http://www.westmarine.com…ssNum=50094#.UcNceFJc3iQ

    --
    Hobie 18 Magnum
    Dart 15
    Mystere 6.0XL Sold Was a handful solo
    Nacra 5.7
    Nacra 5.0
    Bombardier Invitation (Now officially DEAD)
    Various other Dock cluttering WaterCrap
    --
  • bbaumI think I'm loooking for techniqie pointers -
    Sailed our 5.0 for the first time yesterday with my wife, teaching her to sail,and crew. Mission Bay, 3 - 5 kts, gusts to 8, warm, perfect first day out for us.

    bbaum, Welcome to TheBeachcats.com!

    Sounds like you have made a good start, great sailing area you have. Check below for tips on creating your avatar and signature and sharing photos.

    --
    Damon Linkous
    1992 Hobie 18
    Memphis, TN

    How To Create Your Signature

    How To Create Your Own Cool Avatar

    How To Display Pictures I…he Forums in the forums.
    --
  • QuoteThe mast rotated a full 90' on all points of sail, is this right?

    I just read that again. The first time I mistakenly thought you wrote, "some points of sail", which is normal.
    Having the mast turn 90* on ALL points of sail is not right.
    Although your rigging should be fairly tight, it should not impede the ability of the mast to freely rotate. As the wind fills the sail, it creates a bend in the fabric. The mast follows the path of least resistance, & turns so the leading edge faces into the wind, & conforms to the sail shape.
    It is a fairly powerful force. Just grab your diamond wires or rotator bar & try to turn the mast the other way. Even in 10kts of wind, it is pretty hard to turn it even 30* the wrong way.

    --
    Hobie 18 Magnum
    Dart 15
    Mystere 6.0XL Sold Was a handful solo
    Nacra 5.7
    Nacra 5.0
    Bombardier Invitation (Now officially DEAD)
    Various other Dock cluttering WaterCrap
    --
  • Thanks All, this got me thinking further.
    Jib cleats - (are at full up adjustment currently, pretty sure it's 5/16 line) I can whip the sheet down, and release the sheet from my position easily, but from the front it appears the sheet to trampoline clearance only allows for a small angle to whip the line out of the cleat. Any harm in turning the harken other side up? So the sheet is whipped up to release?
    Roll tacks - I did read Rick White several months ago, and loved the idea of roll tacking this boat. Time to read it again. I think Robs got it, I'm overkilling with to much time back winding the jib, and roll tacking. Those 5.0 bows up out of the water do help the boat around nicely, diminishing the jib back wind needed. Next time, I'll ask for just minimal jib back winding in the tack. Might be able to get the jib across CL before the mast rotates.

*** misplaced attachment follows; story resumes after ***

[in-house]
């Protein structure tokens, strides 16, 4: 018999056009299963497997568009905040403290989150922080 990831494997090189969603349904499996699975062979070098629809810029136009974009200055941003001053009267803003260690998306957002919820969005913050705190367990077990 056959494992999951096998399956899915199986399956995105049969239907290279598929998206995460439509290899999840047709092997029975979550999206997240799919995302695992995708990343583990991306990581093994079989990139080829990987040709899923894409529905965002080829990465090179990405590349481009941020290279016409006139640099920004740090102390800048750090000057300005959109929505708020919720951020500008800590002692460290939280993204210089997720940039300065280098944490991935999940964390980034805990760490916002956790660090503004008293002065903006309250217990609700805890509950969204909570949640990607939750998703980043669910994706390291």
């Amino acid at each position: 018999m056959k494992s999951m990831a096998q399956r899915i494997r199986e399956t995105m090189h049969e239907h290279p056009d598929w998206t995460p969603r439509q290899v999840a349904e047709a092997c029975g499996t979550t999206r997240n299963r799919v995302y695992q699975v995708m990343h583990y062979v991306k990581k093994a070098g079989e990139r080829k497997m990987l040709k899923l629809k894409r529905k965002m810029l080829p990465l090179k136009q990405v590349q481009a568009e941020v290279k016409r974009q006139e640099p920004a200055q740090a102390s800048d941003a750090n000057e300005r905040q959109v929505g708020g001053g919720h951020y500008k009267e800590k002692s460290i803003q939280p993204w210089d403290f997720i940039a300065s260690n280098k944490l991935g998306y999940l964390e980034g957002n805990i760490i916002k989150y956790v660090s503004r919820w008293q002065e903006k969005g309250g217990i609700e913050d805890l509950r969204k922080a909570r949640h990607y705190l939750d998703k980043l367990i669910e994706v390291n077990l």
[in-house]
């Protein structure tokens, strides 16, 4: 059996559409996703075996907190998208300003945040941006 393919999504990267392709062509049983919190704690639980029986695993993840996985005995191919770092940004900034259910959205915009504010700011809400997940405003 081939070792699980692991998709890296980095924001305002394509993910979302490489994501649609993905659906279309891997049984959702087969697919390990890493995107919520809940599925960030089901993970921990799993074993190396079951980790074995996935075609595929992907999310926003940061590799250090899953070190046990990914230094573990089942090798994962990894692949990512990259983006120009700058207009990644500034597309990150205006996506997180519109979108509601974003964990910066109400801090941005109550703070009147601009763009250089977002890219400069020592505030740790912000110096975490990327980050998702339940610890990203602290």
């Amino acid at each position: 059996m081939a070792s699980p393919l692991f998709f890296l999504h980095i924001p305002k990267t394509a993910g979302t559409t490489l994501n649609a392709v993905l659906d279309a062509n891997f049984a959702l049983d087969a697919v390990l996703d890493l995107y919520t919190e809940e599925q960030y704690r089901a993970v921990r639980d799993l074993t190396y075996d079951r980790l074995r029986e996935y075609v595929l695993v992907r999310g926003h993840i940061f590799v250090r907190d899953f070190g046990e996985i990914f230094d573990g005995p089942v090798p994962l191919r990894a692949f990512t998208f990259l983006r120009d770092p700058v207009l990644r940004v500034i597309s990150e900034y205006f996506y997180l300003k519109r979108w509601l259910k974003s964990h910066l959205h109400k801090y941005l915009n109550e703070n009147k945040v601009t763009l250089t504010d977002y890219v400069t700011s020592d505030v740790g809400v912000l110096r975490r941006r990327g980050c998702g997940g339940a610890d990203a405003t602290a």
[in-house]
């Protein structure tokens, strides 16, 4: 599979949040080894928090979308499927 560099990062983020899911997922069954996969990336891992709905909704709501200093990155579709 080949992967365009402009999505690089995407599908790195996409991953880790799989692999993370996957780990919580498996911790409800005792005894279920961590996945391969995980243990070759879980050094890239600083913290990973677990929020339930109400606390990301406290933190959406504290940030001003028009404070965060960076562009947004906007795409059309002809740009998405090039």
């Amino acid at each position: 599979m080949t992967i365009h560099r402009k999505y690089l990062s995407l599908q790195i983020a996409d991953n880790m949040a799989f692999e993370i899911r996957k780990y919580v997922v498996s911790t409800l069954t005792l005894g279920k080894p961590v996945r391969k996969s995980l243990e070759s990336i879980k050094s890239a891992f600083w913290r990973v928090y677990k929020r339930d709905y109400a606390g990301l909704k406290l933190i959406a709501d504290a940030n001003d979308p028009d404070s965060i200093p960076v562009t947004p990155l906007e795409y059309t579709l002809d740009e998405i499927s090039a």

Mast rotation - I suspect my rig is to loose, that mast flops completely from one side to the other instantly when we tack or jibe. On a beat, or close reach, its hard over 90' to CL all the time. In these light conditions, it's not really streamlined into the wind direction as suggested.
    I like the preventer at the base of the mast, I'll install something before we go out next week. The sheet did catch under the mast a couple of times.

    NEW Question - Hull trim going to weather in these light conditions, and flat water. My guess is the stem should be about 10" showing above the water surface, and 11" below the water. I set close to crew as possible and together move for or aft to get this "hull pitch". Intuition tells me this much hull below water might help pointing. Am I to much bow down, or about right?
    Also, next week wife try's the trapeze, she's gonna love this!
  • It's hard to have too much bow down on those. If you can only see water where the bow should be, scoot back a touch. Otherwise, drive them down.

    --
    Rob
    OKC
    Pile of Nacra parts..
    --
  • bbaum
    1 Wife had great difficulty uncleating the Harkins on the jib sheet, I can't see a way to adjust the cleat angle any more to allow the line to release easier ?

    Do this and it will fix your problem. Reverse the cleat. I have been preaching it for years. Gives you a much more favorable sheeting angle and makes the release very easy under high load.
    http://www.thebeachcats.c…ictures/?g2_itemId=18431

    http://www.thebeachcats.com/gallery2/main.php?g2_view=core.DownloadItem&g2_itemId=29670&g2_serialNumber=4

    --
    Philip
    --

This list is based on users active over the last 60 minutes.